It is not necessary for most of us to change our diets completely. Let’s take one step at a time and reduce some of the things we know are bad for us while substituting things that are good for us.
FATS - Cut back on animal fats. Trim the fat from roasts. Don’t eat the skin of chicken. Drain fat before making gravy. Substitute liquid vegetable oils for meat fats where some fat content is needed. Use bouillon cubes for flavor instead of bacon drippings in beans or greens. Use a lower fat milk and try some of the low-fat or no-fat products like salad dressings, yogurt, cottage cheese, sour cream, ice cream, or frozen yogurt.
SWEETS - Use one spoon of sugar instead of two in your tea or coffee. Cut down on desserts or make them with less sugar. Substitute water, herb teas or fruit juices for colas.
SALT - Since most of us lose some of our taste capabilities, we tend to use more salt. Try using a "Lite Salt" which tastes the same but has less sodium content. A dash of flavored vinegar or a squeeze of fresh lemon can add taste without adding salt. Herbs and spices used freely while cooking can replace salt or fats. Many people believe onions and garlic are cancer fighters and they certainly won’t hurt you, so load up on both of them.
VEGETABLES - You can double up on most of these if they are cooked without Fats, Sweets or Salt. Eat them raw or cooked in salads, but watch the calories in salad dressing. Roast them in the oven, steam them on stove top or in the microwave. Go back for a second helping and cut back on meat and dessert. Especially recommended are the orange and dark green vegetables. They are well known as………the cancer fighters!
SHADOW OF A TASTE
Since we have lost most of our sense of smell, which affects our taste, we need to be looking for things that will make food "taste" more like it used to. While there are four acknowledged taste bud sensations, sour, sweet, salty and bitter, some authorities feel there is a fifth, savory (herbs, for instance), which reacts more to aroma. The aroma moves up into the area behind the nose and thus allows a stronger "flavor". Experiment with herbs by putting a little bit of dried herb on your tongue and nibbling at it with your front teeth and you should get a strong flavor, often too strong to be pleasant. The dried herbs taste a lot different and a lot better cooked with foods. Chewing a few leaves of a fresh herb, such as mint or basil, will taste good and fresh herbs can be added plentifully to raw salads and cooked dishes.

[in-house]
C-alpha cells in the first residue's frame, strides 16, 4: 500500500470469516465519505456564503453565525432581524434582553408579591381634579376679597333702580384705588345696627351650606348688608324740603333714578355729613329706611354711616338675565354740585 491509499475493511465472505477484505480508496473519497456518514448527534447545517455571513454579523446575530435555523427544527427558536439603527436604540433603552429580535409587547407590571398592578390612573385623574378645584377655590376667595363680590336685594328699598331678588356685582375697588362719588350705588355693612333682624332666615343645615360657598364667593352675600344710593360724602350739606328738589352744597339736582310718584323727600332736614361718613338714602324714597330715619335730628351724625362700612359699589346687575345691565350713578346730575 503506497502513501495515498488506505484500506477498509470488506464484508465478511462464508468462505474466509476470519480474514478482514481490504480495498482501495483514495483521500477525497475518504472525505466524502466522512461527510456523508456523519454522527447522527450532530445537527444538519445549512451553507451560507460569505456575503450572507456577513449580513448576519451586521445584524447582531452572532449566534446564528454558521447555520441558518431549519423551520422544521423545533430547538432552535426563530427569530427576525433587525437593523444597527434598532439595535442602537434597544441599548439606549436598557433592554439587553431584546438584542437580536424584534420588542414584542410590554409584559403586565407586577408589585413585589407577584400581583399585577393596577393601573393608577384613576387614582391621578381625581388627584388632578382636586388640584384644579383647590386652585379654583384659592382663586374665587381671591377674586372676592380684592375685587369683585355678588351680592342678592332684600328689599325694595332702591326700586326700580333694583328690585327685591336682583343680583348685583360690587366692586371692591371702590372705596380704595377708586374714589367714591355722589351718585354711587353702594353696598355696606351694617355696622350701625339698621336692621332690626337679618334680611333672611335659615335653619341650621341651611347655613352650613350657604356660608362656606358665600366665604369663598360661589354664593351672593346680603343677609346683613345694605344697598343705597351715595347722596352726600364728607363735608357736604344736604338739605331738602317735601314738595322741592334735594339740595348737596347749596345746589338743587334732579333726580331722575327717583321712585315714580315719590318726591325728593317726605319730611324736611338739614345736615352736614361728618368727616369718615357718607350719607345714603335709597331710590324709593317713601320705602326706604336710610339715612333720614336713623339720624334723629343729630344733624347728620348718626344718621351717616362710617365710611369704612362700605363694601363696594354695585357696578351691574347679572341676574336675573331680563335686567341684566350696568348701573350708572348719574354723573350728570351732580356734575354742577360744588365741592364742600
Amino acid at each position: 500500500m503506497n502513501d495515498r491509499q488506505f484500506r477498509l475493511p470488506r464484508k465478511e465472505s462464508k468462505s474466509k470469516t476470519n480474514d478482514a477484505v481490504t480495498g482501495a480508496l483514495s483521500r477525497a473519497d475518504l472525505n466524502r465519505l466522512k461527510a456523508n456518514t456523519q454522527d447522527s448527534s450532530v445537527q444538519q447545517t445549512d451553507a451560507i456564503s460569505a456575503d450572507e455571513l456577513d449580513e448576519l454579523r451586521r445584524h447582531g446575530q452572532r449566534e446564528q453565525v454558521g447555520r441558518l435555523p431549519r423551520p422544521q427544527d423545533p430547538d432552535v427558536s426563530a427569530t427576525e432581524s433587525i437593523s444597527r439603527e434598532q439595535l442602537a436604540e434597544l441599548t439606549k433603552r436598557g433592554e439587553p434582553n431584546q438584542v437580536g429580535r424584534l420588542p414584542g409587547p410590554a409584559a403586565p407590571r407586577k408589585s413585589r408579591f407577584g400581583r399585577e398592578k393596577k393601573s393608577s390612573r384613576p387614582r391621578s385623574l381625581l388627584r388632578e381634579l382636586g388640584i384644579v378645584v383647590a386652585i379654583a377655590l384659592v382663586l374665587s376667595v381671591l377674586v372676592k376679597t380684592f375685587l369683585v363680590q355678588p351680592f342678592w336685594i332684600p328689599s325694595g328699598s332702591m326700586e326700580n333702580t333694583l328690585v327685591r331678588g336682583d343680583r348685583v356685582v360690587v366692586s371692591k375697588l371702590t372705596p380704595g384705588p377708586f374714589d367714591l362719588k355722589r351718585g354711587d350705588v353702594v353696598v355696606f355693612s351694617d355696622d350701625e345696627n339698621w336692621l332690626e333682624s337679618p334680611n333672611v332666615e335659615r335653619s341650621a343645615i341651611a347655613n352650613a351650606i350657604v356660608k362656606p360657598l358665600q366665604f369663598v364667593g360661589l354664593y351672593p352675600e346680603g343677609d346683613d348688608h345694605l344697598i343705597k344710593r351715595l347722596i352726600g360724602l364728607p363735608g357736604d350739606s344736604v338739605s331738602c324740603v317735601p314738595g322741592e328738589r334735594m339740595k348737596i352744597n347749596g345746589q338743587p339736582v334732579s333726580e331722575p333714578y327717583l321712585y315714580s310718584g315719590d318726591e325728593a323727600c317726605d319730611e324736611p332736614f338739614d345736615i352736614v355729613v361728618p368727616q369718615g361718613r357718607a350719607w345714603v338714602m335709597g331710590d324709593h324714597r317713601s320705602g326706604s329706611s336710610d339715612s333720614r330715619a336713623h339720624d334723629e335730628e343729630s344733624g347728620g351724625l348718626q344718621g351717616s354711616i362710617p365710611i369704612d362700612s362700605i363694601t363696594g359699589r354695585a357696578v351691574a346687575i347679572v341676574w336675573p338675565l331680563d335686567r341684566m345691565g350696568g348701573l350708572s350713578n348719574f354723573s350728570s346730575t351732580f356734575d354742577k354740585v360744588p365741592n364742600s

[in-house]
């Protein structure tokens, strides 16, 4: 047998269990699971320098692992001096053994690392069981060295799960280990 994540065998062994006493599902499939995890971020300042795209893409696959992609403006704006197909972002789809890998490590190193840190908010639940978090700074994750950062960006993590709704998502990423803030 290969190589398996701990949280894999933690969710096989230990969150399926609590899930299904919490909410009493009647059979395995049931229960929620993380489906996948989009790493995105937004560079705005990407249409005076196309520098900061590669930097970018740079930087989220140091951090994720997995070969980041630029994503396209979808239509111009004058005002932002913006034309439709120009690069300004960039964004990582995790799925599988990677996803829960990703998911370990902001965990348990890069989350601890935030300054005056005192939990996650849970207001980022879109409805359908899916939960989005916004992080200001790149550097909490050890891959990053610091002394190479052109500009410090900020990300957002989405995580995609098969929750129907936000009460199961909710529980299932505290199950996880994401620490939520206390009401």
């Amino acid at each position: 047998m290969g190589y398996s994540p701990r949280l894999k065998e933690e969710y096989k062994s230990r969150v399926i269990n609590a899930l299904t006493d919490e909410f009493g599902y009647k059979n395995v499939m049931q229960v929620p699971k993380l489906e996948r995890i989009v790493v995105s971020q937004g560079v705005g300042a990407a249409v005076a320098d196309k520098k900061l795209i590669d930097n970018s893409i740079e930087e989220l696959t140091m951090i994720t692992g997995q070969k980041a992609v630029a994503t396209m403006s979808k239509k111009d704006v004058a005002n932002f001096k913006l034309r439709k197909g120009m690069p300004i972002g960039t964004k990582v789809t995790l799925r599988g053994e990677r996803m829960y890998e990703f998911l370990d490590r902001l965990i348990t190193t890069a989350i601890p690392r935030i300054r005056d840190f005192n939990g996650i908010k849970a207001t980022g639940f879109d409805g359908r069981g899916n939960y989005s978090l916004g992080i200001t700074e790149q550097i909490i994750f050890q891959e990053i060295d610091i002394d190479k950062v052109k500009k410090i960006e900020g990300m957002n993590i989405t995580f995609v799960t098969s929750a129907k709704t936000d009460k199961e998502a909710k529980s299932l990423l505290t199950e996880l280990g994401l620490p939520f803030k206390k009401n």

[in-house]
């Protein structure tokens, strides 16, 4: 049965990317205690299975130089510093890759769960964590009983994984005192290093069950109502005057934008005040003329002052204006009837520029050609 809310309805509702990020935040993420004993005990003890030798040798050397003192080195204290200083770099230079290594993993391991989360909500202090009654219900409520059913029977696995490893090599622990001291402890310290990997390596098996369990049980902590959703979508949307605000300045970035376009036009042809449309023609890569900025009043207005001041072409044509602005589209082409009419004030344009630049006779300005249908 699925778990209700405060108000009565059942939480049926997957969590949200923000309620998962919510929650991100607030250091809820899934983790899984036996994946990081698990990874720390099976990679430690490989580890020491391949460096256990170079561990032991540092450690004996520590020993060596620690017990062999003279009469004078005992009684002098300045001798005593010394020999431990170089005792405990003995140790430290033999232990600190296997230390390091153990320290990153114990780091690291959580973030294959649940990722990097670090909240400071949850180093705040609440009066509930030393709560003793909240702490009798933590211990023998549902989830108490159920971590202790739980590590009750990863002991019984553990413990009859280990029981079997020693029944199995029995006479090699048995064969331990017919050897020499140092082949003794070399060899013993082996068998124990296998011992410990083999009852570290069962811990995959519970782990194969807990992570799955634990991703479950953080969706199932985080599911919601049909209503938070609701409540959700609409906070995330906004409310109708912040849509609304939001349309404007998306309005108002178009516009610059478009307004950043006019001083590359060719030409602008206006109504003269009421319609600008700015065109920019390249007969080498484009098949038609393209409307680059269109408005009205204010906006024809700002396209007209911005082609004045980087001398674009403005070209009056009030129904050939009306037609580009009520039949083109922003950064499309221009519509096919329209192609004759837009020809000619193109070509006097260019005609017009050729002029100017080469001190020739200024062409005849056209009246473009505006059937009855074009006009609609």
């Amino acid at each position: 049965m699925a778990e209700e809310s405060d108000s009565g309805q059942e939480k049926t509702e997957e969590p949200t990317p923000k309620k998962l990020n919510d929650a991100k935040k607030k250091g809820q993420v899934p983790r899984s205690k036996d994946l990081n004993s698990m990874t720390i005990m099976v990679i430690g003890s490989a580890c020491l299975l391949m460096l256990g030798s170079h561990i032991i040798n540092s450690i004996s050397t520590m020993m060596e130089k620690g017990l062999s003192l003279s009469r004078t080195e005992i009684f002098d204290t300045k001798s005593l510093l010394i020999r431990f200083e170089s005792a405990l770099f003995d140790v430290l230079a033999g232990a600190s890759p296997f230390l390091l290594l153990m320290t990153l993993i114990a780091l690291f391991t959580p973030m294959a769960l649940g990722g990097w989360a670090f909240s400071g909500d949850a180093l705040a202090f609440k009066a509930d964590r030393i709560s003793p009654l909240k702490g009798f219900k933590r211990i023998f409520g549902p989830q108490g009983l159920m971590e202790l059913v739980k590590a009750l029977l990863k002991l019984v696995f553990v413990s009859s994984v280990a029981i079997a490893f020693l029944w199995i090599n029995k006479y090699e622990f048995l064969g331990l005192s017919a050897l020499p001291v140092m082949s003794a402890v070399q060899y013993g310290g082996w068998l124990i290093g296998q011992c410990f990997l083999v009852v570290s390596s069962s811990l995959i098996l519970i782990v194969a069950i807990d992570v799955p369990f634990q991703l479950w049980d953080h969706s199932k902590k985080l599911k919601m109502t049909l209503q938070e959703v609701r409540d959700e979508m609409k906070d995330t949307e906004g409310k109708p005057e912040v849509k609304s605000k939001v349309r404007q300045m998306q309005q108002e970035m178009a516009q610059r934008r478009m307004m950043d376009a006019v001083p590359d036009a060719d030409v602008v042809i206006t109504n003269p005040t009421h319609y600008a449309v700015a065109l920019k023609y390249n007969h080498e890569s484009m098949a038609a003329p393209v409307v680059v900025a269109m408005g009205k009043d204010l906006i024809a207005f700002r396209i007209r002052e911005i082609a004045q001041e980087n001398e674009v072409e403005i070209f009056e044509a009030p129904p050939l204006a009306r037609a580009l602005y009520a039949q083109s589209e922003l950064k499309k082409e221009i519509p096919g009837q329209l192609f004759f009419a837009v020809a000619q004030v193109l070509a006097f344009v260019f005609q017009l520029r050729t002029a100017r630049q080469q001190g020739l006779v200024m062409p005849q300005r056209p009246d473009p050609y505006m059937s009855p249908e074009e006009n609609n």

Suggestions from other laryngectomees and from nutrition magazines have made possible the following ideas to help make food a pleasure, even with less smell and taste:
Cook freely with herbs and spices and use lots of onion and garlic. You may find that chicken is tasty again if cooked with tarragon or dill. Italian seasonings and salsa perk up flat dishes. Mashed potatoes with a dash of Cajun seasoning are delicious. Grits, rice or pasta dishes made with Jalapeno cheese are very flavorful but be careful of the hot pepper until you know it won’t burn your mouth and throat.
Vary the texture of your foods. A bowl of ice cream with a crisp cookie. An apple with yogurt. Have a salad "with" your meal instead of "before", or nibble on raw carrot sticks when you are having soft cooked vegetables. The texture of food has been part of the enjoyment all along. We just don’t think of that.
Vary the temperature of your foods. A sliced cold tomato with hot vegetables. The contrast seemingly adds different flavors.
Add a squeeze of lemon juice, a flavored vinegar or a mustard sauce to a baked potato or vegetables.
Alternate your bites with a different flavors, temperatures or textures.
Eat slowly, chew thoroughly, and savor each bite.
Try something different. Instead of a bland salad dressing, try Caesar’s or Italian or a make-your-own vinegar and herb. You might like a strong salad dressing sprinkled lightly over vegetables.
You will find that you like things you would not eat before and that you have more taste left than you thought you did. Thanksgiving turkey time is coming up. Try pouring apple juice or wine over the turkey and topping with a lot of different herbs and enjoy the aroma as it bakes. My family loves "blackened turkey", made by coating the turkey with Cajun seasoning and cooking long and slow.
Have a Good Thanksgiving!!!